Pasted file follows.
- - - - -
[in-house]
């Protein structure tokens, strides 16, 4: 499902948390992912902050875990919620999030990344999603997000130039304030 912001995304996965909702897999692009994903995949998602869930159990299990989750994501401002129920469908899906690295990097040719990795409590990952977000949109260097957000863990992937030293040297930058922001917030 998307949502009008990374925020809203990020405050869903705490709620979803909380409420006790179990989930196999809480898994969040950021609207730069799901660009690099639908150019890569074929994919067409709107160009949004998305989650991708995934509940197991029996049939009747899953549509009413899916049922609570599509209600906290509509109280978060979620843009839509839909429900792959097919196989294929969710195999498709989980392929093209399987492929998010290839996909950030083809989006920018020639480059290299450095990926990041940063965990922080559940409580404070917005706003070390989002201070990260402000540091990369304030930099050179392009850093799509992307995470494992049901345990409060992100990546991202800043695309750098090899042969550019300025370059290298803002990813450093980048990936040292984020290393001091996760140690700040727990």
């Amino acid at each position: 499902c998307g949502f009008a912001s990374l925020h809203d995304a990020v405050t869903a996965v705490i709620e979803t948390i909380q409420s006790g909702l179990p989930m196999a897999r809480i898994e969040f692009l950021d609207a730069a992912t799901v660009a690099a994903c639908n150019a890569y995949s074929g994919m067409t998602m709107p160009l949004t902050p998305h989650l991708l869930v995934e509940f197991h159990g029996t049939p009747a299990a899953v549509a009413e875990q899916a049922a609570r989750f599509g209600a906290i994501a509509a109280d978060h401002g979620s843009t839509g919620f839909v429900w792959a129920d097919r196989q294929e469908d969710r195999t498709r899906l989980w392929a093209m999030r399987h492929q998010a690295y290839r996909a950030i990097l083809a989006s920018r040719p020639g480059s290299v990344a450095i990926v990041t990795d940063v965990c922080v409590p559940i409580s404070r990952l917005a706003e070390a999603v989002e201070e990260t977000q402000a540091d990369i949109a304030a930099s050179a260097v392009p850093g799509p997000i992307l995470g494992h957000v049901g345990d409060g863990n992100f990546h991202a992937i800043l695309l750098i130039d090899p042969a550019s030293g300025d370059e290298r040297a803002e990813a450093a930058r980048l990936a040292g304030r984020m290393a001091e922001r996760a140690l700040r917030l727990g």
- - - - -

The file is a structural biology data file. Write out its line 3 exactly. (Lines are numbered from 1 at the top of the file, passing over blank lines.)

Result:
């Amino acid at each position: 499902c998307g949502f009008a912001s990374l925020h809203d995304a990020v405050t869903a996965v705490i709620e979803t948390i909380q409420s006790g909702l179990p989930m196999a897999r809480i898994e969040f692009l950021d609207a730069a992912t799901v660009a690099a994903c639908n150019a890569y995949s074929g994919m067409t998602m709107p160009l949004t902050p998305h989650l991708l869930v995934e509940f197991h159990g029996t049939p009747a299990a899953v549509a009413e875990q899916a049922a609570r989750f599509g209600a906290i994501a509509a109280d978060h401002g979620s843009t839509g919620f839909v429900w792959a129920d097919r196989q294929e469908d969710r195999t498709r899906l989980w392929a093209m999030r399987h492929q998010a690295y290839r996909a950030i990097l083809a989006s920018r040719p020639g480059s290299v990344a450095i990926v990041t990795d940063v965990c922080v409590p559940i409580s404070r990952l917005a706003e070390a999603v989002e201070e990260t977000q402000a540091d990369i949109a304030a930099s050179a260097v392009p850093g799509p997000i992307l995470g494992h957000v049901g345990d409060g863990n992100f990546h991202a992937i800043l695309l750098i130039d090899p042969a550019s030293g300025d370059e290298r040297a803002e990813a450093a930058r980048l990936a040292g304030r984020m290393a001091e922001r996760a140690l700040r917030l727990g």